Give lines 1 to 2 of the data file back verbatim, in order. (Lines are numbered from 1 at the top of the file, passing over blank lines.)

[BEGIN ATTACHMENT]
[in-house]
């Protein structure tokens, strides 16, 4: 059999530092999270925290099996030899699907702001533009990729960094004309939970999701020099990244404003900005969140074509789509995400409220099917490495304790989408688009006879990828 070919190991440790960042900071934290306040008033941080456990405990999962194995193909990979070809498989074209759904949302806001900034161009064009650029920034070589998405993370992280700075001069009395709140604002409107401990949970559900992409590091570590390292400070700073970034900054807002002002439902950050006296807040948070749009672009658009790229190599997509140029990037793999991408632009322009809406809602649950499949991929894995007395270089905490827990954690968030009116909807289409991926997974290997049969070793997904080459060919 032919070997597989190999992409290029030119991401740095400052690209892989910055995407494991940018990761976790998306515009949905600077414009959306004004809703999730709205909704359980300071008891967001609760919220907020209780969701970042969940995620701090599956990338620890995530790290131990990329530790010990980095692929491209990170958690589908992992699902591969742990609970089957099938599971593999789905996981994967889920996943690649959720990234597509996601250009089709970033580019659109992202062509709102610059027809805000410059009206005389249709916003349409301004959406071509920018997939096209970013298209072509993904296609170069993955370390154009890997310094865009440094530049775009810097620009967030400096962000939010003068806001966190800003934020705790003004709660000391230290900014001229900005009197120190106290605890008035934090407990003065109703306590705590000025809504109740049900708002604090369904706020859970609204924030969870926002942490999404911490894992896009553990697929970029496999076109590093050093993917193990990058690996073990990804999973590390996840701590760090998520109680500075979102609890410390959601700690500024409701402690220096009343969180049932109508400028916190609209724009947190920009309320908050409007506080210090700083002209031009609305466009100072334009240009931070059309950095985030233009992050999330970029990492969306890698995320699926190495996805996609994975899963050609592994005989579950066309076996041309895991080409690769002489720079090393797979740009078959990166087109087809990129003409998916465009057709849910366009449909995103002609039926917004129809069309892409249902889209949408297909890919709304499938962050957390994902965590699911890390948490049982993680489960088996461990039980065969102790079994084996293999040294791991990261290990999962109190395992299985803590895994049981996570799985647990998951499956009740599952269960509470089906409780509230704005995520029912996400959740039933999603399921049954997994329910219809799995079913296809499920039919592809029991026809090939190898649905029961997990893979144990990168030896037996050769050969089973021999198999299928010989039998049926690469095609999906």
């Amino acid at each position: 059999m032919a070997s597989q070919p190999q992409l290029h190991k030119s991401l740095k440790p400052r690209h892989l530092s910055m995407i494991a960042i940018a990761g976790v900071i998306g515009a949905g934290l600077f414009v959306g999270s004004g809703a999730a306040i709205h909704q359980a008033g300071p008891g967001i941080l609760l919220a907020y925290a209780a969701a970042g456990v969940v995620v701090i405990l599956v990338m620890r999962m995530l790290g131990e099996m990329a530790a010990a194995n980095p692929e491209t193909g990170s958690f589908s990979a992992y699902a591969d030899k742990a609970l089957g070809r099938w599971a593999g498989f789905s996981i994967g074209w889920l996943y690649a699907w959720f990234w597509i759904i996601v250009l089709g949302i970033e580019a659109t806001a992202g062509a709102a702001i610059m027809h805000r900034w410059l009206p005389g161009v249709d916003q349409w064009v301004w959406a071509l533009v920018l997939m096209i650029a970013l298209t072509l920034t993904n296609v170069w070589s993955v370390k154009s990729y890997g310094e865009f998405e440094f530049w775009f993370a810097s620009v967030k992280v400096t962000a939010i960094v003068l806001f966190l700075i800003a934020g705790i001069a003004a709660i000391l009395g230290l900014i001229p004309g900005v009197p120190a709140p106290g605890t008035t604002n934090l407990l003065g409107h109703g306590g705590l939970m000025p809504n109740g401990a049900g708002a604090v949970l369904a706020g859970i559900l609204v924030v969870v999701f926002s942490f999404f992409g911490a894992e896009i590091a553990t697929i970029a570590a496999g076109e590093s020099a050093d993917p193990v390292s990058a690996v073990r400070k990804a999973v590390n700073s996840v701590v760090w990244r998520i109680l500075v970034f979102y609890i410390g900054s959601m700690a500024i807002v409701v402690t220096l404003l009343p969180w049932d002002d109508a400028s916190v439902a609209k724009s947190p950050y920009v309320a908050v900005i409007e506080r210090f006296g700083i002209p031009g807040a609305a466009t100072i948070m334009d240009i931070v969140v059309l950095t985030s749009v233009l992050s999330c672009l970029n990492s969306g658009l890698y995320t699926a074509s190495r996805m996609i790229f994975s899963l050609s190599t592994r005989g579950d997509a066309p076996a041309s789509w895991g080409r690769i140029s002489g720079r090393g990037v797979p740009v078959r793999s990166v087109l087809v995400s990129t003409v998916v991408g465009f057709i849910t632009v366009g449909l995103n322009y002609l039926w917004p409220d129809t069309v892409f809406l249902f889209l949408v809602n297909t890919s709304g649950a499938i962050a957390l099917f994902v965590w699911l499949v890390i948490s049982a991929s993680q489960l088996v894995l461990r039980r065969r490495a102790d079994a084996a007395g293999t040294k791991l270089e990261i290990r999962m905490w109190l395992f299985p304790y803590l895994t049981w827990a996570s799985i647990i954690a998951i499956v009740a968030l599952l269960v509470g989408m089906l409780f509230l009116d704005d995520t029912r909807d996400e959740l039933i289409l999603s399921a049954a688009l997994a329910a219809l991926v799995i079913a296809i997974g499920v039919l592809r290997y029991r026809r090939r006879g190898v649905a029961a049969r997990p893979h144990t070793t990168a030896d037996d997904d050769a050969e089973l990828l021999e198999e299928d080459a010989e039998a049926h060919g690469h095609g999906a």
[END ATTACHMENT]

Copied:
[in-house]
């Protein structure tokens, strides 16, 4: 059999530092999270925290099996030899699907702001533009990729960094004309939970999701020099990244404003900005969140074509789509995400409220099917490495304790989408688009006879990828 070919190991440790960042900071934290306040008033941080456990405990999962194995193909990979070809498989074209759904949302806001900034161009064009650029920034070589998405993370992280700075001069009395709140604002409107401990949970559900992409590091570590390292400070700073970034900054807002002002439902950050006296807040948070749009672009658009790229190599997509140029990037793999991408632009322009809406809602649950499949991929894995007395270089905490827990954690968030009116909807289409991926997974290997049969070793997904080459060919 032919070997597989190999992409290029030119991401740095400052690209892989910055995407494991940018990761976790998306515009949905600077414009959306004004809703999730709205909704359980300071008891967001609760919220907020209780969701970042969940995620701090599956990338620890995530790290131990990329530790010990980095692929491209990170958690589908992992699902591969742990609970089957099938599971593999789905996981994967889920996943690649959720990234597509996601250009089709970033580019659109992202062509709102610059027809805000410059009206005389249709916003349409301004959406071509920018997939096209970013298209072509993904296609170069993955370390154009890997310094865009440094530049775009810097620009967030400096962000939010003068806001966190800003934020705790003004709660000391230290900014001229900005009197120190106290605890008035934090407990003065109703306590705590000025809504109740049900708002604090369904706020859970609204924030969870926002942490999404911490894992896009553990697929970029496999076109590093050093993917193990990058690996073990990804999973590390996840701590760090998520109680500075979102609890410390959601700690500024409701402690220096009343969180049932109508400028916190609209724009947190920009309320908050409007506080210090700083002209031009609305466009100072334009240009931070059309950095985030233009992050999330970029990492969306890698995320699926190495996805996609994975899963050609592994005989579950066309076996041309895991080409690769002489720079090393797979740009078959990166087109087809990129003409998916465009057709849910366009449909995103002609039926917004129809069309892409249902889209949408297909890919709304499938962050957390994902965590699911890390948490049982993680489960088996461990039980065969102790079994084996293999040294791991990261290990999962109190395992299985803590895994049981996570799985647990998951499956009740599952269960509470089906409780509230704005995520029912996400959740039933999603399921049954997994329910219809799995079913296809499920039919592809029991026809090939190898649905029961997990893979144990990168030896037996050769050969089973021999198999299928010989039998049926690469095609999906």